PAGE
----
I mention this story because I’ve spent twice the price of the Pilot Metropolitan on three pens, one of which worked *well*, none of which I can use professionally in the environment I currently work in. If the Metropolis was still available and I’d bought that pen as a student, I’d still be using it today, and it certainly would have saved me five years of fumbling through a cheap fountain pen. . For one thing it’s semi-reliable and won’t break the bank. I can’t imagine how many people would be converted if I caught the fountain pen bug with the “first pen” I could use, given the chance to test the waters of the fountain pen world in an engaging and reliable way. Pen like this.

Pilot Metropolitan Fountain Pen Converter

Crónicas Estilográficas: Oldies

This pen is a workhorse. I have two Metropolises in my collection: a plain black pen with a medium nib and a plain silver pen with a fine nib. Although Medium is probably my favorite for everyday writing, I picked up a fine print this week for review purposes.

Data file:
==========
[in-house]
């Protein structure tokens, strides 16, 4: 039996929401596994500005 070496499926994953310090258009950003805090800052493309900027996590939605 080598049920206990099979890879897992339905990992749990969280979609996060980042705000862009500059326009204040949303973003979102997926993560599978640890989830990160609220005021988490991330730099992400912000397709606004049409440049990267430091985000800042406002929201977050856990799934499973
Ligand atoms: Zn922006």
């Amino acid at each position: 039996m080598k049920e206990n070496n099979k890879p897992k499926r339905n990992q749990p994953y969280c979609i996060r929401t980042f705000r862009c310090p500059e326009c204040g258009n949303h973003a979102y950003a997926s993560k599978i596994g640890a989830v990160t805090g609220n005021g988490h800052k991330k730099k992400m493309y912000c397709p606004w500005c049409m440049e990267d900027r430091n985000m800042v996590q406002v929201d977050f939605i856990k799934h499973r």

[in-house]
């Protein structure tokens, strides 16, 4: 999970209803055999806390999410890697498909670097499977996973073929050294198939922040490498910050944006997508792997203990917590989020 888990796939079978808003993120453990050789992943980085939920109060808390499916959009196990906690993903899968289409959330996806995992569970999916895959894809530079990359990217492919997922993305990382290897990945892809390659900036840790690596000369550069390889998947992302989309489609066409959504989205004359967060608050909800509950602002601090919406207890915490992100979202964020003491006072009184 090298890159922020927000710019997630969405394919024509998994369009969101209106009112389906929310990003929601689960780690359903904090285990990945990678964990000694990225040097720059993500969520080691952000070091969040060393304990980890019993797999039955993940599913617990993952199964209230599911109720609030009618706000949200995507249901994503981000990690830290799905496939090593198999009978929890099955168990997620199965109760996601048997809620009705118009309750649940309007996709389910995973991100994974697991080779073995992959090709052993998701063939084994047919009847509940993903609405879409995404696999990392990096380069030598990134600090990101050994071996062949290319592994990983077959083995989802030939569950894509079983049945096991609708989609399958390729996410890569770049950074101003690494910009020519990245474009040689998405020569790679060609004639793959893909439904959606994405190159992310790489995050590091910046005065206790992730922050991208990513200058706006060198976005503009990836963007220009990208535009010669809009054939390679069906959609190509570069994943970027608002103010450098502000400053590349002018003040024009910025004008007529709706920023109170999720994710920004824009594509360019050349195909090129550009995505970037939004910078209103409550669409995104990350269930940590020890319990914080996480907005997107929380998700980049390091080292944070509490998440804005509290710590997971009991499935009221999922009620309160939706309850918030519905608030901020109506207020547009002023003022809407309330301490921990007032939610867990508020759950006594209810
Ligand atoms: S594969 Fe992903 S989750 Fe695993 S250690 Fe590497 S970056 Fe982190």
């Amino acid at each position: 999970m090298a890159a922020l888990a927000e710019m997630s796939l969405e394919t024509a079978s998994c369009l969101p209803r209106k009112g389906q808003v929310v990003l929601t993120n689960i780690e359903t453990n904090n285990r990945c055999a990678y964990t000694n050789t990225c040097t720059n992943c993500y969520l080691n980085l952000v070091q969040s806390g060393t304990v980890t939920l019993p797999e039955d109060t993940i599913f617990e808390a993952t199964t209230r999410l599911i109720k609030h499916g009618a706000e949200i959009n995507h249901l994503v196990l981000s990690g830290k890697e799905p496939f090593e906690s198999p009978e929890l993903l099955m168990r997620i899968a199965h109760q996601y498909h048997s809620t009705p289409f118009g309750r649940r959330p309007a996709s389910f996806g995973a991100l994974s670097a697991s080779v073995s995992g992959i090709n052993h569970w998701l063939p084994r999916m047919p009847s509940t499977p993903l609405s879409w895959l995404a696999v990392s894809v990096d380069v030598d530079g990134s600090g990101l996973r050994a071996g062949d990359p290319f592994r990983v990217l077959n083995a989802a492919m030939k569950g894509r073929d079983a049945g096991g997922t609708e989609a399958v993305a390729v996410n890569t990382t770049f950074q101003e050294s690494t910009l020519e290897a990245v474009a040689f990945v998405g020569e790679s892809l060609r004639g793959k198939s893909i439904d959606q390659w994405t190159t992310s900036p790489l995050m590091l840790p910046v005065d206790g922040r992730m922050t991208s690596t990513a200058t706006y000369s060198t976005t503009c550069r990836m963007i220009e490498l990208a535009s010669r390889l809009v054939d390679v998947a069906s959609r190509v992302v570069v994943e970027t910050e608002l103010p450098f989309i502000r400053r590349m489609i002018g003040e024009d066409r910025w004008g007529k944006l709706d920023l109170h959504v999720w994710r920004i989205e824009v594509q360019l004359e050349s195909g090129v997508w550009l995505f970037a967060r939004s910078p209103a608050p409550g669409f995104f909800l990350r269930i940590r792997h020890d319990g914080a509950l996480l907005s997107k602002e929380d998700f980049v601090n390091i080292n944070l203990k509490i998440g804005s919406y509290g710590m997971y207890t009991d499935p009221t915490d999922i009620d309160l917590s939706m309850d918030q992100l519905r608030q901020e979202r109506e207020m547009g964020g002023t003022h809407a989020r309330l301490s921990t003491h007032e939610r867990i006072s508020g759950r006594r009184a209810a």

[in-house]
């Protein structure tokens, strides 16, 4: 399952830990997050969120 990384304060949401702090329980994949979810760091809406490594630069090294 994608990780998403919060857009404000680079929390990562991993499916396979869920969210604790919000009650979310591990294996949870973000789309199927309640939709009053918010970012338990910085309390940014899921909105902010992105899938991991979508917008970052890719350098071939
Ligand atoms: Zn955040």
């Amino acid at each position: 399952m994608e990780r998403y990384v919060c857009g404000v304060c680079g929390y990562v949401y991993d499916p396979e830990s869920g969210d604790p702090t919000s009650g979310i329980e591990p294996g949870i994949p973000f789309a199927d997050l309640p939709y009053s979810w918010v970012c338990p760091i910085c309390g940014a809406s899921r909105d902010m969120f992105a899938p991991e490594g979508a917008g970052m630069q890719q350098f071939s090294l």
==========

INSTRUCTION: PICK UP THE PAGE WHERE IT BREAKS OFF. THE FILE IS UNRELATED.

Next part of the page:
The body of the pen is mostly plastic, but it has some weight, so I suspect the barrel has brass weights. Because the plastic is thick and brittle, some pens are considered “beginner” or “entry-level” fountain pens. It looks solid. It also does not tear easily. I’ve tossed these items into various bags, keys, car glove boxes, etc. and they still look brand new. The clip isn’t special: It’s not spring-loaded, but it’s tight enough that the pen will definitely stay clipped no matter where you put it. Finally – my favorite part – the cap is a “click” or “slip” cap that pops with a satisfying “click” and stays on without a wiggle.

Pilot Metropolitan Fountain Pen Converter

The converter that comes with the Metropolitan isn’t fancy, but it’s not worth paying at least $5 extra for the privilege of filling from a bottle (which should be affordable).

Pilot Metropolitan Ink Cartridge